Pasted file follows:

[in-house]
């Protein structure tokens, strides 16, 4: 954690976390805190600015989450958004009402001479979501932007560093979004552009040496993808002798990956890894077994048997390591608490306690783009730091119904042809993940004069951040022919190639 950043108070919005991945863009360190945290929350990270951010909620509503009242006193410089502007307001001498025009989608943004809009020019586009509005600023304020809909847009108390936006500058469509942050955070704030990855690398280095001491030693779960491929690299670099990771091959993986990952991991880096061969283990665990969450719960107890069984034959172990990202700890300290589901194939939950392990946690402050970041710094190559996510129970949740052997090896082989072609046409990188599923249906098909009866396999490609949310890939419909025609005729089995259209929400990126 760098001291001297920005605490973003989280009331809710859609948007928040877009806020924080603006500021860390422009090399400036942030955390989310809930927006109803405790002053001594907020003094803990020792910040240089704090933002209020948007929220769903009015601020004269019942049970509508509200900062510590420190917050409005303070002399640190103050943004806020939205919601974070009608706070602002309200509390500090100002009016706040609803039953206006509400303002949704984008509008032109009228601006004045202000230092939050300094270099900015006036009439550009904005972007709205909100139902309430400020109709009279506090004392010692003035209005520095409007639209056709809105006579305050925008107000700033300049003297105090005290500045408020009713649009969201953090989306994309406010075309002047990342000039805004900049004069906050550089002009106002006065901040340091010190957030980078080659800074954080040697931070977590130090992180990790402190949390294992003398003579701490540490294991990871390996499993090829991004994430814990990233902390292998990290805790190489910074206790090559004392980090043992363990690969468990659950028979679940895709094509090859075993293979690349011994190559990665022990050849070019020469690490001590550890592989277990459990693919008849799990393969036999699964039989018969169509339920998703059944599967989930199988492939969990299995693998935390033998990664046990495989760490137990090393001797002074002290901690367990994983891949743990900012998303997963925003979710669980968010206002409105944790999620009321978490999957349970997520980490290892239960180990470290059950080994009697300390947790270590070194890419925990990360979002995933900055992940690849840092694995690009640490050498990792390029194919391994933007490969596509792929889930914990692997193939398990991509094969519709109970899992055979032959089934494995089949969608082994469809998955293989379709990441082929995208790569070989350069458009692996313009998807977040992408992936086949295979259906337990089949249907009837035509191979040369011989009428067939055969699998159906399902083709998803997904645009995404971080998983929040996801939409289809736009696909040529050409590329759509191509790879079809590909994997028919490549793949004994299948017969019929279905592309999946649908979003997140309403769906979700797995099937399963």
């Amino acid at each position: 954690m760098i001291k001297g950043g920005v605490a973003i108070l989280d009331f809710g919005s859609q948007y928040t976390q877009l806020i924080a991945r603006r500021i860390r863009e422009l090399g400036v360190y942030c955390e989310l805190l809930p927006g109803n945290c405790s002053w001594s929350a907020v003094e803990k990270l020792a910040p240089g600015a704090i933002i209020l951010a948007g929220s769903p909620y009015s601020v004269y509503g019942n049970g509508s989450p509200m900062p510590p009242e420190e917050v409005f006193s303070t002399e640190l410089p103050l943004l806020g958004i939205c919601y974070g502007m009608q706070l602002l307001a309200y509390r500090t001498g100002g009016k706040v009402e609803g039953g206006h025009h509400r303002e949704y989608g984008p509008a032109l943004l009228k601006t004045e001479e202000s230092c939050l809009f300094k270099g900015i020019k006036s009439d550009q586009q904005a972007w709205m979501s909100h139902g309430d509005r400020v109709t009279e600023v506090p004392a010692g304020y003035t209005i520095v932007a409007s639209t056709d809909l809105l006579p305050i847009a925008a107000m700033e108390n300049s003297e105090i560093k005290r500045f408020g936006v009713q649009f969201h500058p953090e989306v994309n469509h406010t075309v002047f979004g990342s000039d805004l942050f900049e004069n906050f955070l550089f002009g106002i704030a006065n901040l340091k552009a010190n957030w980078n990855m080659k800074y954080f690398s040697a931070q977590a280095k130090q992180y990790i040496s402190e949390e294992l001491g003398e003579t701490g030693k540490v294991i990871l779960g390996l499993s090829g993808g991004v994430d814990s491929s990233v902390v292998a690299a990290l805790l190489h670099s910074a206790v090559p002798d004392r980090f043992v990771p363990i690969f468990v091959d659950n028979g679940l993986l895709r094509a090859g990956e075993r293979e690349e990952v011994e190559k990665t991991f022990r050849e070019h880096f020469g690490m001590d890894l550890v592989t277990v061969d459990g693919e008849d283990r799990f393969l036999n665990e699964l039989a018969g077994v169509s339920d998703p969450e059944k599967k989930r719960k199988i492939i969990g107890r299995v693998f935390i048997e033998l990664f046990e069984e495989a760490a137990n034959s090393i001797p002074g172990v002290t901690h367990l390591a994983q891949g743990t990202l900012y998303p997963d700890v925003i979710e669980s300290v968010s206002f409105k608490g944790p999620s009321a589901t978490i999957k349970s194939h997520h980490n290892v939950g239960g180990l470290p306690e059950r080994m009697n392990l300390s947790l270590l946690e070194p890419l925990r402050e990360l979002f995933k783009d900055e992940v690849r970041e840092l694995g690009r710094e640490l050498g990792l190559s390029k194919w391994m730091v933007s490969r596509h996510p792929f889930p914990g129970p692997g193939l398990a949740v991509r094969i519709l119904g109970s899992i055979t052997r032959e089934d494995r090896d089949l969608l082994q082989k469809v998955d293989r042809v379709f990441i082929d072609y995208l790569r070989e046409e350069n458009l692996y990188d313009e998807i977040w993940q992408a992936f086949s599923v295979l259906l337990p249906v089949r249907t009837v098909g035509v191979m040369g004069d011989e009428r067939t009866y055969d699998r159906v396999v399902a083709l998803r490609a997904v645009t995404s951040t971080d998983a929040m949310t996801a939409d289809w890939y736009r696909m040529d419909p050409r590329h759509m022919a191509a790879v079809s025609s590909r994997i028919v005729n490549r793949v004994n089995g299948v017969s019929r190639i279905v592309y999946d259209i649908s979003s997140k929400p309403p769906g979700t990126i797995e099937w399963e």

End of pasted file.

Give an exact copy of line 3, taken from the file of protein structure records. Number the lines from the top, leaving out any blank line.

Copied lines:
């Amino acid at each position: 954690m760098i001291k001297g950043g920005v605490a973003i108070l989280d009331f809710g919005s859609q948007y928040t976390q877009l806020i924080a991945r603006r500021i860390r863009e422009l090399g400036v360190y942030c955390e989310l805190l809930p927006g109803n945290c405790s002053w001594s929350a907020v003094e803990k990270l020792a910040p240089g600015a704090i933002i209020l951010a948007g929220s769903p909620y009015s601020v004269y509503g019942n049970g509508s989450p509200m900062p510590p009242e420190e917050v409005f006193s303070t002399e640190l410089p103050l943004l806020g958004i939205c919601y974070g502007m009608q706070l602002l307001a309200y509390r500090t001498g100002g009016k706040v009402e609803g039953g206006h025009h509400r303002e949704y989608g984008p509008a032109l943004l009228k601006t004045e001479e202000s230092c939050l809009f300094k270099g900015i020019k006036s009439d550009q586009q904005a972007w709205m979501s909100h139902g309430d509005r400020v109709t009279e600023v506090p004392a010692g304020y003035t209005i520095v932007a409007s639209t056709d809909l809105l006579p305050i847009a925008a107000m700033e108390n300049s003297e105090i560093k005290r500045f408020g936006v009713q649009f969201h500058p953090e989306v994309n469509h406010t075309v002047f979004g990342s000039d805004l942050f900049e004069n906050f955070l550089f002009g106002i704030a006065n901040l340091k552009a010190n957030w980078n990855m080659k800074y954080f690398s040697a931070q977590a280095k130090q992180y990790i040496s402190e949390e294992l001491g003398e003579t701490g030693k540490v294991i990871l779960g390996l499993s090829g993808g991004v994430d814990s491929s990233v902390v292998a690299a990290l805790l190489h670099s910074a206790v090559p002798d004392r980090f043992v990771p363990i690969f468990v091959d659950n028979g679940l993986l895709r094509a090859g990956e075993r293979e690349e990952v011994e190559k990665t991991f022990r050849e070019h880096f020469g690490m001590d890894l550890v592989t277990v061969d459990g693919e008849d283990r799990f393969l036999n665990e699964l039989a018969g077994v169509s339920d998703p969450e059944k599967k989930r719960k199988i492939i969990g107890r299995v693998f935390i048997e033998l990664f046990e069984e495989a760490a137990n034959s090393i001797p002074g172990v002290t901690h367990l390591a994983q891949g743990t990202l900012y998303p997963d700890v925003i979710e669980s300290v968010s206002f409105k608490g944790p999620s009321a589901t978490i999957k349970s194939h997520h980490n290892v939950g239960g180990l470290p306690e059950r080994m009697n392990l300390s947790l270590l946690e070194p890419l925990r402050e990360l979002f995933k783009d900055e992940v690849r970041e840092l694995g690009r710094e640490l050498g990792l190559s390029k194919w391994m730091v933007s490969r596509h996510p792929f889930p914990g129970p692997g193939l398990a949740v991509r094969i519709l119904g109970s899992i055979t052997r032959e089934d494995r090896d089949l969608l082994q082989k469809v998955d293989r042809v379709f990441i082929d072609y995208l790569r070989e046409e350069n458009l692996y990188d313009e998807i977040w993940q992408a992936f086949s599923v295979l259906l337990p249906v089949r249907t009837v098909g035509v191979m040369g004069d011989e009428r067939t009866y055969d699998r159906v396999v399902a083709l998803r490609a997904v645009t995404s951040t971080d998983a929040m949310t996801a939409d289809w890939y736009r696909m040529d419909p050409r590329h759509m022919a191509a790879v079809s025609s590909r994997i028919v005729n490549r793949v004994n089995g299948v017969s019929r190639i279905v592309y999946d259209i649908s979003s997140k929400p309403p769906g979700t990126i797995e099937w399963e």